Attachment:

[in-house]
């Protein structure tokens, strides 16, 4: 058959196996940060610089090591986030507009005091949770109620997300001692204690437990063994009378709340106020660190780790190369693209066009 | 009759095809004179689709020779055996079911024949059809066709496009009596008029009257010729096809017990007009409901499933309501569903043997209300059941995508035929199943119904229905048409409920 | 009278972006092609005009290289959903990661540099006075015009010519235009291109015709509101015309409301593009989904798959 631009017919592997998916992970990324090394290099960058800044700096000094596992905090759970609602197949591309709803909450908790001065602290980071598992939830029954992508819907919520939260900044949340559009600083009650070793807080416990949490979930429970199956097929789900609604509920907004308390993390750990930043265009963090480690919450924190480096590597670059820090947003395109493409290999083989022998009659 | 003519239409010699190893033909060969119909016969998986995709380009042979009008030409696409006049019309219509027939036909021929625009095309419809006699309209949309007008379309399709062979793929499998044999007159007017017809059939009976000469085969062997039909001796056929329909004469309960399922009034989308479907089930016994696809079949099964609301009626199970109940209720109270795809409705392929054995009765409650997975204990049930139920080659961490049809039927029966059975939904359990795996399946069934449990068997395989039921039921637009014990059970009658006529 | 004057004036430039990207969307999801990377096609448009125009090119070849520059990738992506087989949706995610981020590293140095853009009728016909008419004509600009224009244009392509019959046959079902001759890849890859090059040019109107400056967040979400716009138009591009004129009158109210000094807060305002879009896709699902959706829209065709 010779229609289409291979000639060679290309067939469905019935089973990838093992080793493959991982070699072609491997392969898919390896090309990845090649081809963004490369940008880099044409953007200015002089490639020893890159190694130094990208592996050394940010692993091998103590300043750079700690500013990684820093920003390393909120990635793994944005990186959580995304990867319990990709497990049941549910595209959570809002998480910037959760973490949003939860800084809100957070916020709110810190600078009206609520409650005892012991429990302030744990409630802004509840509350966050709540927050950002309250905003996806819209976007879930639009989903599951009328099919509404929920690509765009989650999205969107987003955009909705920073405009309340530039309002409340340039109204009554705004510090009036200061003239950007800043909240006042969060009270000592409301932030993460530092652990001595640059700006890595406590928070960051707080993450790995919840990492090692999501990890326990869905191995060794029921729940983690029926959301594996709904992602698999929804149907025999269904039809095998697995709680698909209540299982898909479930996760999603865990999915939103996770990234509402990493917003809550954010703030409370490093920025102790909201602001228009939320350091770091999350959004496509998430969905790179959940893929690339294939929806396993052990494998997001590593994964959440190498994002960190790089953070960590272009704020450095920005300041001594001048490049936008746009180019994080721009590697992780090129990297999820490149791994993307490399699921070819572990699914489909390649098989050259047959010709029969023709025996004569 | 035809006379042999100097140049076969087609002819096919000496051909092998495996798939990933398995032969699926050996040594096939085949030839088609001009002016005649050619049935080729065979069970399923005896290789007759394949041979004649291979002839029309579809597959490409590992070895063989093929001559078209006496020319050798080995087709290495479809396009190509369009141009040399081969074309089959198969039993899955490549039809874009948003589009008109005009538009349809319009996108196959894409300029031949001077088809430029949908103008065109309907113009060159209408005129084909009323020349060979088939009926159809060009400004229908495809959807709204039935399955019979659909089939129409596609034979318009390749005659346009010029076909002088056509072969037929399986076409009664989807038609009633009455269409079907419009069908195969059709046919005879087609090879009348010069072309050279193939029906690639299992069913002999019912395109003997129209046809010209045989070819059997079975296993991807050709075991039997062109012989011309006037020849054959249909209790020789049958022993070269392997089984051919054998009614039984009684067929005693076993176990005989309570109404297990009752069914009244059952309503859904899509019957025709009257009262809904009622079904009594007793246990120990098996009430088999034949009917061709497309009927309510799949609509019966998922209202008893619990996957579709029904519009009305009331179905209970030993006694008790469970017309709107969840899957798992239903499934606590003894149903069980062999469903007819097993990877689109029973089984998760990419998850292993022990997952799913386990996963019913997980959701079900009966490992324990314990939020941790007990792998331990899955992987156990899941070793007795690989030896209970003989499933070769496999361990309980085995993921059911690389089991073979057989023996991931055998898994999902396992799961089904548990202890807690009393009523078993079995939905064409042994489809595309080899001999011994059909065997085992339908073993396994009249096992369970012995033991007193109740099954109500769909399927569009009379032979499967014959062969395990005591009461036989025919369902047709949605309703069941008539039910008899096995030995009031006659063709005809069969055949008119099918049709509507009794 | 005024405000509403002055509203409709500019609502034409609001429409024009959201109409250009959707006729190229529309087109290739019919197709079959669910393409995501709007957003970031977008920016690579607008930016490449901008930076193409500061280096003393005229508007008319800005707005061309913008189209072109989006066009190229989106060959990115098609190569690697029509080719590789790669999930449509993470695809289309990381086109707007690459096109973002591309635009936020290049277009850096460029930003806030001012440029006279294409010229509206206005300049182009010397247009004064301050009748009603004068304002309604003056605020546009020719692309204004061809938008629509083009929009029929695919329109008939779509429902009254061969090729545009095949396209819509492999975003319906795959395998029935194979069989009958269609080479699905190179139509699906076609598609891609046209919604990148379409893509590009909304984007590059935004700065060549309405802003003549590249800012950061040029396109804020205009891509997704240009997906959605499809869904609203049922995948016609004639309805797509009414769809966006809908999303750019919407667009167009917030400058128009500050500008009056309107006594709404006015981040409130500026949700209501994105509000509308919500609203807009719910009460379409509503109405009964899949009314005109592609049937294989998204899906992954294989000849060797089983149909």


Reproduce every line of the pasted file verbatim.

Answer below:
[in-house]
């Protein structure tokens, strides 16, 4: 058959196996940060610089090591986030507009005091949770109620997300001692204690437990063994009378709340106020660190780790190369693209066009 | 009759095809004179689709020779055996079911024949059809066709496009009596008029009257010729096809017990007009409901499933309501569903043997209300059941995508035929199943119904229905048409409920 | 009278972006092609005009290289959903990661540099006075015009010519235009291109015709509101015309409301593009989904798959 631009017919592997998916992970990324090394290099960058800044700096000094596992905090759970609602197949591309709803909450908790001065602290980071598992939830029954992508819907919520939260900044949340559009600083009650070793807080416990949490979930429970199956097929789900609604509920907004308390993390750990930043265009963090480690919450924190480096590597670059820090947003395109493409290999083989022998009659 | 003519239409010699190893033909060969119909016969998986995709380009042979009008030409696409006049019309219509027939036909021929625009095309419809006699309209949309007008379309399709062979793929499998044999007159007017017809059939009976000469085969062997039909001796056929329909004469309960399922009034989308479907089930016994696809079949099964609301009626199970109940209720109270795809409705392929054995009765409650997975204990049930139920080659961490049809039927029966059975939904359990795996399946069934449990068997395989039921039921637009014990059970009658006529 | 004057004036430039990207969307999801990377096609448009125009090119070849520059990738992506087989949706995610981020590293140095853009009728016909008419004509600009224009244009392509019959046959079902001759890849890859090059040019109107400056967040979400716009138009591009004129009158109210000094807060305002879009896709699902959706829209065709 010779229609289409291979000639060679290309067939469905019935089973990838093992080793493959991982070699072609491997392969898919390896090309990845090649081809963004490369940008880099044409953007200015002089490639020893890159190694130094990208592996050394940010692993091998103590300043750079700690500013990684820093920003390393909120990635793994944005990186959580995304990867319990990709497990049941549910595209959570809002998480910037959760973490949003939860800084809100957070916020709110810190600078009206609520409650005892012991429990302030744990409630802004509840509350966050709540927050950002309250905003996806819209976007879930639009989903599951009328099919509404929920690509765009989650999205969107987003955009909705920073405009309340530039309002409340340039109204009554705004510090009036200061003239950007800043909240006042969060009270000592409301932030993460530092652990001595640059700006890595406590928070960051707080993450790995919840990492090692999501990890326990869905191995060794029921729940983690029926959301594996709904992602698999929804149907025999269904039809095998697995709680698909209540299982898909479930996760999603865990999915939103996770990234509402990493917003809550954010703030409370490093920025102790909201602001228009939320350091770091999350959004496509998430969905790179959940893929690339294939929806396993052990494998997001590593994964959440190498994002960190790089953070960590272009704020450095920005300041001594001048490049936008746009180019994080721009590697992780090129990297999820490149791994993307490399699921070819572990699914489909390649098989050259047959010709029969023709025996004569 | 035809006379042999100097140049076969087609002819096919000496051909092998495996798939990933398995032969699926050996040594096939085949030839088609001009002016005649050619049935080729065979069970399923005896290789007759394949041979004649291979002839029309579809597959490409590992070895063989093929001559078209006496020319050798080995087709290495479809396009190509369009141009040399081969074309089959198969039993899955490549039809874009948003589009008109005009538009349809319009996108196959894409300029031949001077088809430029949908103008065109309907113009060159209408005129084909009323020349060979088939009926159809060009400004229908495809959807709204039935399955019979659909089939129409596609034979318009390749005659346009010029076909002088056509072969037929399986076409009664989807038609009633009455269409079907419009069908195969059709046919005879087609090879009348010069072309050279193939029906690639299992069913002999019912395109003997129209046809010209045989070819059997079975296993991807050709075991039997062109012989011309006037020849054959249909209790020789049958022993070269392997089984051919054998009614039984009684067929005693076993176990005989309570109404297990009752069914009244059952309503859904899509019957025709009257009262809904009622079904009594007793246990120990098996009430088999034949009917061709497309009927309510799949609509019966998922209202008893619990996957579709029904519009009305009331179905209970030993006694008790469970017309709107969840899957798992239903499934606590003894149903069980062999469903007819097993990877689109029973089984998760990419998850292993022990997952799913386990996963019913997980959701079900009966490992324990314990939020941790007990792998331990899955992987156990899941070793007795690989030896209970003989499933070769496999361990309980085995993921059911690389089991073979057989023996991931055998898994999902396992799961089904548990202890807690009393009523078993079995939905064409042994489809595309080899001999011994059909065997085992339908073993396994009249096992369970012995033991007193109740099954109500769909399927569009009379032979499967014959062969395990005591009461036989025919369902047709949605309703069941008539039910008899096995030995009031006659063709005809069969055949008119099918049709509507009794 | 005024405000509403002055509203409709500019609502034409609001429409024009959201109409250009959707006729190229529309087109290739019919197709079959669910393409995501709007957003970031977008920016690579607008930016490449901008930076193409500061280096003393005229508007008319800005707005061309913008189209072109989006066009190229989106060959990115098609190569690697029509080719590789790669999930449509993470695809289309990381086109707007690459096109973002591309635009936020290049277009850096460029930003806030001012440029006279294409010229509206206005300049182009010397247009004064301050009748009603004068304002309604003056605020546009020719692309204004061809938008629509083009929009029929695919329109008939779509429902009254061969090729545009095949396209819509492999975003319906795959395998029935194979069989009958269609080479699905190179139509699906076609598609891609046209919604990148379409893509590009909304984007590059935004700065060549309405802003003549590249800012950061040029396109804020205009891509997704240009997906959605499809869904609203049922995948016609004639309805797509009414769809966006809908999303750019919407667009167009917030400058128009500050500008009056309107006594709404006015981040409130500026949700209501994105509000509308919500609203807009719910009460379409509503109405009964899949009314005109592609049937294989998204899906992954294989000849060797089983149909």